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Heather Mizeur, the former state delegate and Democratic gubernatorial contender whose decision to challenge U.S. Rep. Andrew P. Harris (R) has excited party activists and progressives across the state, raised more than $350,000 in her first two months as a candidate.
That’s just one of the noteworthy nuggets contained in the latest round of campaign finance reports submitted to the Federal Election Commission on Thursday, covering the first quarter of 2021. Among the others:
- U.S. Sen. Chris Van Hollen (D), who is up for re-election in 2022, raised just under $1 million in the first three months of this year, bringing his cash on hand total to more than $2.2 million through March 31.
- Former Del. Aruna Miller (D) has quietly begun raising money for a second congressional bid in case Rep. David J. Trone (D) decides to run for governor in 2022. Miller, who finished second to Trone in the 2018 Democratic primary, pulled in $229,275 between Jan. 1 and March 31.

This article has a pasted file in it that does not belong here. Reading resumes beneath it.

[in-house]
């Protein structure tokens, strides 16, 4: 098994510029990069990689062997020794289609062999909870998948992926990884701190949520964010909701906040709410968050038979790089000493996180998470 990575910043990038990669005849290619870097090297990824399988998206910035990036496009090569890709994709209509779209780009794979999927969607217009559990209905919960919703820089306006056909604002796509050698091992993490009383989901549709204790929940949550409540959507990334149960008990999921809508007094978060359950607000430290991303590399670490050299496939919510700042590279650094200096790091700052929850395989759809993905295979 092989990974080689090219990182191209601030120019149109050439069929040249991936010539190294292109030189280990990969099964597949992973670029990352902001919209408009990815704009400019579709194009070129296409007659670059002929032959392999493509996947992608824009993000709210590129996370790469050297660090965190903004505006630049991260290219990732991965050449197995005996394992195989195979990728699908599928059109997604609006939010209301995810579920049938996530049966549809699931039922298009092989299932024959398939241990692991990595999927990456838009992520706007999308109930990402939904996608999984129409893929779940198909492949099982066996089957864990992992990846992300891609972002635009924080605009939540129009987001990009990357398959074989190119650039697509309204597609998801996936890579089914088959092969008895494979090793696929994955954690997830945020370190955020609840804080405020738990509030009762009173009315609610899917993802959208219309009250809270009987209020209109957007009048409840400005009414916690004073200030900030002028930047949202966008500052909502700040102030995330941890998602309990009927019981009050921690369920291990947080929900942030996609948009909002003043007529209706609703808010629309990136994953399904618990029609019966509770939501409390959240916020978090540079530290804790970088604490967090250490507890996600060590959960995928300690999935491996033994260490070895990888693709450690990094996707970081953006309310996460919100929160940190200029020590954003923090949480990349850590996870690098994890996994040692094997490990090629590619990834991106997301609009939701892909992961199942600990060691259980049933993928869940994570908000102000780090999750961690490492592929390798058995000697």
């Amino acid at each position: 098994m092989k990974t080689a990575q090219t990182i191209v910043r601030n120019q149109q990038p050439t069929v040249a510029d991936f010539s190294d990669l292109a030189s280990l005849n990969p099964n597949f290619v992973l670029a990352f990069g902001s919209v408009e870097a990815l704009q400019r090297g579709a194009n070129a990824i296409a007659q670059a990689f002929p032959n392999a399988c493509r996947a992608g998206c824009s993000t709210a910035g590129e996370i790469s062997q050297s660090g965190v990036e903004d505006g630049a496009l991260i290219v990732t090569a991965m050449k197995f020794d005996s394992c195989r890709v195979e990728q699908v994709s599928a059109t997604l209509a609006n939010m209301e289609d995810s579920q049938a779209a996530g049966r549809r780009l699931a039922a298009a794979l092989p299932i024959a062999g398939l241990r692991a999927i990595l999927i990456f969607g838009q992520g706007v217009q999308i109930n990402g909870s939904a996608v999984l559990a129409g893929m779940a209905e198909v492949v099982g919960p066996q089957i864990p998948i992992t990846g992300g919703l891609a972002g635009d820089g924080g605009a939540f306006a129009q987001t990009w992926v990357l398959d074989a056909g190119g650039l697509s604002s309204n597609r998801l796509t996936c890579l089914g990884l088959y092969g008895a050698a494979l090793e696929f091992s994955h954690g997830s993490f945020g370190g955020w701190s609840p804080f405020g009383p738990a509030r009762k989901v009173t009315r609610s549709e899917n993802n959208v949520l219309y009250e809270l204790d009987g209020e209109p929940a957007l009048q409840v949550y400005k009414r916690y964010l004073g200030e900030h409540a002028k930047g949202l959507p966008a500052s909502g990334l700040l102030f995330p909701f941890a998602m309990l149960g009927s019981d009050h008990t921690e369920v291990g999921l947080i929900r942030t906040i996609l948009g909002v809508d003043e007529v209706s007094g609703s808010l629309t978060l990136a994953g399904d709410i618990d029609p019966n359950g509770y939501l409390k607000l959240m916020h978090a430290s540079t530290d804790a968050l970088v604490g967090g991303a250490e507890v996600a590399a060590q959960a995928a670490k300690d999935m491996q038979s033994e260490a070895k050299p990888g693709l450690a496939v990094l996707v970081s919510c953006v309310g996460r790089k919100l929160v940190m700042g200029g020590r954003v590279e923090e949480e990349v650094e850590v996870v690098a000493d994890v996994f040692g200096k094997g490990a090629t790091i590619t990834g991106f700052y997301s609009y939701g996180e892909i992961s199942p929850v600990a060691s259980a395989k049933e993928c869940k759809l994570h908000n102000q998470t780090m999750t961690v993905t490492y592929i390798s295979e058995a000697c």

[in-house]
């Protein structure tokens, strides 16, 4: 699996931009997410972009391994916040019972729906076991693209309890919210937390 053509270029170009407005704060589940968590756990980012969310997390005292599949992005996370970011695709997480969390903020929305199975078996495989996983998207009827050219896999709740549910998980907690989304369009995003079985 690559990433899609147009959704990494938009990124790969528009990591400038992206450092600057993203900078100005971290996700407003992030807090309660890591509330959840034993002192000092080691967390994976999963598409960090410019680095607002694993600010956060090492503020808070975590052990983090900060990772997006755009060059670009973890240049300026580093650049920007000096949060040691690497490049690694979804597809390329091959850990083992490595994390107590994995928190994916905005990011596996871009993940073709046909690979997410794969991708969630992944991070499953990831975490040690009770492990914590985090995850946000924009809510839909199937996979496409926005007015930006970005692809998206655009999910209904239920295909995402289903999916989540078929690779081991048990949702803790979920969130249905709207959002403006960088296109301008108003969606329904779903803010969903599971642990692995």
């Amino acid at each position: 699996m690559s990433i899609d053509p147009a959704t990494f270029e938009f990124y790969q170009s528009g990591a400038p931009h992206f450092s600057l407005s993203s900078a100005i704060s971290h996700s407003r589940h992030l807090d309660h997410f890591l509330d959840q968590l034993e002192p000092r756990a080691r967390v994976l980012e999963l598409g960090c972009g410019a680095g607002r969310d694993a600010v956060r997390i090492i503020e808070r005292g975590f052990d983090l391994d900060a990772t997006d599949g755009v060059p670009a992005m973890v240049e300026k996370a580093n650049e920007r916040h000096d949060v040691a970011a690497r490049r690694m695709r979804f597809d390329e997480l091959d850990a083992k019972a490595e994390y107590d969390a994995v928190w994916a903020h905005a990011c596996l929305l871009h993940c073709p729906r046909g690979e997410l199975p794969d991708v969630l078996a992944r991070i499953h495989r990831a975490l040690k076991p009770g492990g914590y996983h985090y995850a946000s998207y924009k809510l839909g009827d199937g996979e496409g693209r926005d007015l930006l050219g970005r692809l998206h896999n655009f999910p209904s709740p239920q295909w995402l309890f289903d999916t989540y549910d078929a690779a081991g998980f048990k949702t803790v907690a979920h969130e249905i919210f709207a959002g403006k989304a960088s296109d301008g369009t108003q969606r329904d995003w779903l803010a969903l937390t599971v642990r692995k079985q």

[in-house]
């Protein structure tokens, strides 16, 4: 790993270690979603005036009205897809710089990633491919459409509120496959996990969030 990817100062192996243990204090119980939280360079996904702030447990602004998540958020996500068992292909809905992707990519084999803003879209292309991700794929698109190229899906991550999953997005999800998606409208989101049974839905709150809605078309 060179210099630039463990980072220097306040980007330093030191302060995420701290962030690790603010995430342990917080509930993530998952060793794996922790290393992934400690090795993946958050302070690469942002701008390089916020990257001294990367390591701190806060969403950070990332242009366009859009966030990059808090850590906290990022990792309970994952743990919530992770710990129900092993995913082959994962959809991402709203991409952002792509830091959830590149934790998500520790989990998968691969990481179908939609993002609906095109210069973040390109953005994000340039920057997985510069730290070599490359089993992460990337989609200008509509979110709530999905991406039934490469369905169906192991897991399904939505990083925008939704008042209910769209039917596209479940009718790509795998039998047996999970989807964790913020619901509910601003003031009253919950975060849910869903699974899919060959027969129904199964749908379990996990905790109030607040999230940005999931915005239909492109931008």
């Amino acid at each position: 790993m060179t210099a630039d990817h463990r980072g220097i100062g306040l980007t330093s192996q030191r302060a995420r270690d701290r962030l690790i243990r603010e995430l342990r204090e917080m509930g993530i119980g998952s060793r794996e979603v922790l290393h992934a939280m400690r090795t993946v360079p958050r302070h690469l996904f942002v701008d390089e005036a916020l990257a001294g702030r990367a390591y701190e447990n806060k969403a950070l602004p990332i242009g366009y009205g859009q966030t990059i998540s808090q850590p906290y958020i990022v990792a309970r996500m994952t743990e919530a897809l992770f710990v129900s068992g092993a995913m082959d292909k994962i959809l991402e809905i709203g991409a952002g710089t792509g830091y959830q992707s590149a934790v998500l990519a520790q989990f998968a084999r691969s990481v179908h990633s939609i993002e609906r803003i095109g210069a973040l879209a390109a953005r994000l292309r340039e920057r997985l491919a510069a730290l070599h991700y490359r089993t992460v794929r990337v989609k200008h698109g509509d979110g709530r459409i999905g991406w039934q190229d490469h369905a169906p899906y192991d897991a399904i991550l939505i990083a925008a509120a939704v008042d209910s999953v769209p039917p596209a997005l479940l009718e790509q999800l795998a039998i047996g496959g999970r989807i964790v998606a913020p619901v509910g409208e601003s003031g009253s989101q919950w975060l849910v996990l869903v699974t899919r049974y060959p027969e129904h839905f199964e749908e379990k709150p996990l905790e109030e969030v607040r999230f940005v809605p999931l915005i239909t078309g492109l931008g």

- Five of Maryland’s eight House members reported at least $1 million in their campaign accounts through the end of March, including Rep. Jamie B. Raskin (D), whose bottom line appears to have been buoyed by the national attention he received when he led the House effort to impeach former President Trump.
Mizeur, whose candidacy has created a buzz among Democratic activists, reported raising $353,543 in the first quarter of 2021. She entered the race on Jan. 28, citing her disgust with the violent insurrection at the U.S. Capitol three weeks earlier.
“In just the first several months of this year, Andy Harris has backed the ‘Big Lie’ by refusing to certify the results of a free and fair presidential election, voted against holding Donald Trump accountable for the deadly attack on our Capitol, got caught trying to carry a gun onto the House floor, and voted against honoring the US Capitol Police with the Congressional Gold Medal for their work to protect him and his colleagues on that awful day in January,” Mizeur said in a statement Friday. “As a constituent and a patriot, I know the time has come for a change — not just in who represents us, but how. Our representatives should reflect the very best of who we are.”
According to a Maryland Matters analysis of Mizeur’s reported campaign contributions, $40,528 of the money she collected came from within the 1st District, a conservative area that includes the Eastern Shore plus portions of Harford, Baltimore and Carroll counties.